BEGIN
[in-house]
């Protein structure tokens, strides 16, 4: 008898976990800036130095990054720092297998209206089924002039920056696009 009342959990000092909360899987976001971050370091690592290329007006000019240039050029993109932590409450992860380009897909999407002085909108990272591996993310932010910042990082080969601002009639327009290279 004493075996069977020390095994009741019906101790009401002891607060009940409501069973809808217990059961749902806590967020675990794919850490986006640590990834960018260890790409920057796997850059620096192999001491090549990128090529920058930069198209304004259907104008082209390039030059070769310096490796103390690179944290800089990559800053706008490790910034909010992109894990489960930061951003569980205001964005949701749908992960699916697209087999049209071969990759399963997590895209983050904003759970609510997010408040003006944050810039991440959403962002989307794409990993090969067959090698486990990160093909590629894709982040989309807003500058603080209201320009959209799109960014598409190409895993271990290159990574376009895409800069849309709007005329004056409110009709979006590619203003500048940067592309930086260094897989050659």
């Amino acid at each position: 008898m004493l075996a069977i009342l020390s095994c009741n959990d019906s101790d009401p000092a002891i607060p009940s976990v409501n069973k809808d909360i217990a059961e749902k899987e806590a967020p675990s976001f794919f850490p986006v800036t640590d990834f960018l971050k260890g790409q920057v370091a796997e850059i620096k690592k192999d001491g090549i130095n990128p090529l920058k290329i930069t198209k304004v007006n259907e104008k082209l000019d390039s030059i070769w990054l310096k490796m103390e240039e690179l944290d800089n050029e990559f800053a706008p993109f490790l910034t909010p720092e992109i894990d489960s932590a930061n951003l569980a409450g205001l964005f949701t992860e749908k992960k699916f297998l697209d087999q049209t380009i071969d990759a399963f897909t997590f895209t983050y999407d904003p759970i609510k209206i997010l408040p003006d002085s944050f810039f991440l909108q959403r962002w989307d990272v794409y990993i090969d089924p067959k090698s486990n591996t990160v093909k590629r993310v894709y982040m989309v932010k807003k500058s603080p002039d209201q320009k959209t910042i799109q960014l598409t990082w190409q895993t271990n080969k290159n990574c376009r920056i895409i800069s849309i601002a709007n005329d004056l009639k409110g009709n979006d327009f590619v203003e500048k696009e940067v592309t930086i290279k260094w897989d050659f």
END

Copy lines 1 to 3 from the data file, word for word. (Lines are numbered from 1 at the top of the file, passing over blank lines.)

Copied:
[in-house]
């Protein structure tokens, strides 16, 4: 008898976990800036130095990054720092297998209206089924002039920056696009 009342959990000092909360899987976001971050370091690592290329007006000019240039050029993109932590409450992860380009897909999407002085909108990272591996993310932010910042990082080969601002009639327009290279 004493075996069977020390095994009741019906101790009401002891607060009940409501069973809808217990059961749902806590967020675990794919850490986006640590990834960018260890790409920057796997850059620096192999001491090549990128090529920058930069198209304004259907104008082209390039030059070769310096490796103390690179944290800089990559800053706008490790910034909010992109894990489960930061951003569980205001964005949701749908992960699916697209087999049209071969990759399963997590895209983050904003759970609510997010408040003006944050810039991440959403962002989307794409990993090969067959090698486990990160093909590629894709982040989309807003500058603080209201320009959209799109960014598409190409895993271990290159990574376009895409800069849309709007005329004056409110009709979006590619203003500048940067592309930086260094897989050659």
């Amino acid at each position: 008898m004493l075996a069977i009342l020390s095994c009741n959990d019906s101790d009401p000092a002891i607060p009940s976990v409501n069973k809808d909360i217990a059961e749902k899987e806590a967020p675990s976001f794919f850490p986006v800036t640590d990834f960018l971050k260890g790409q920057v370091a796997e850059i620096k690592k192999d001491g090549i130095n990128p090529l920058k290329i930069t198209k304004v007006n259907e104008k082209l000019d390039s030059i070769w990054l310096k490796m103390e240039e690179l944290d800089n050029e990559f800053a706008p993109f490790l910034t909010p720092e992109i894990d489960s932590a930061n951003l569980a409450g205001l964005f949701t992860e749908k992960k699916f297998l697209d087999q049209t380009i071969d990759a399963f897909t997590f895209t983050y999407d904003p759970i609510k209206i997010l408040p003006d002085s944050f810039f991440l909108q959403r962002w989307d990272v794409y990993i090969d089924p067959k090698s486990n591996t990160v093909k590629r993310v894709y982040m989309v932010k807003k500058s603080p002039d209201q320009k959209t910042i799109q960014l598409t990082w190409q895993t271990n080969k290159n990574c376009r920056i895409i800069s849309i601002a709007n005329d004056l009639k409110g009709n979006d327009f590619v203003e500048k696009e940067v592309t930086i290279k260094w897989d050659f």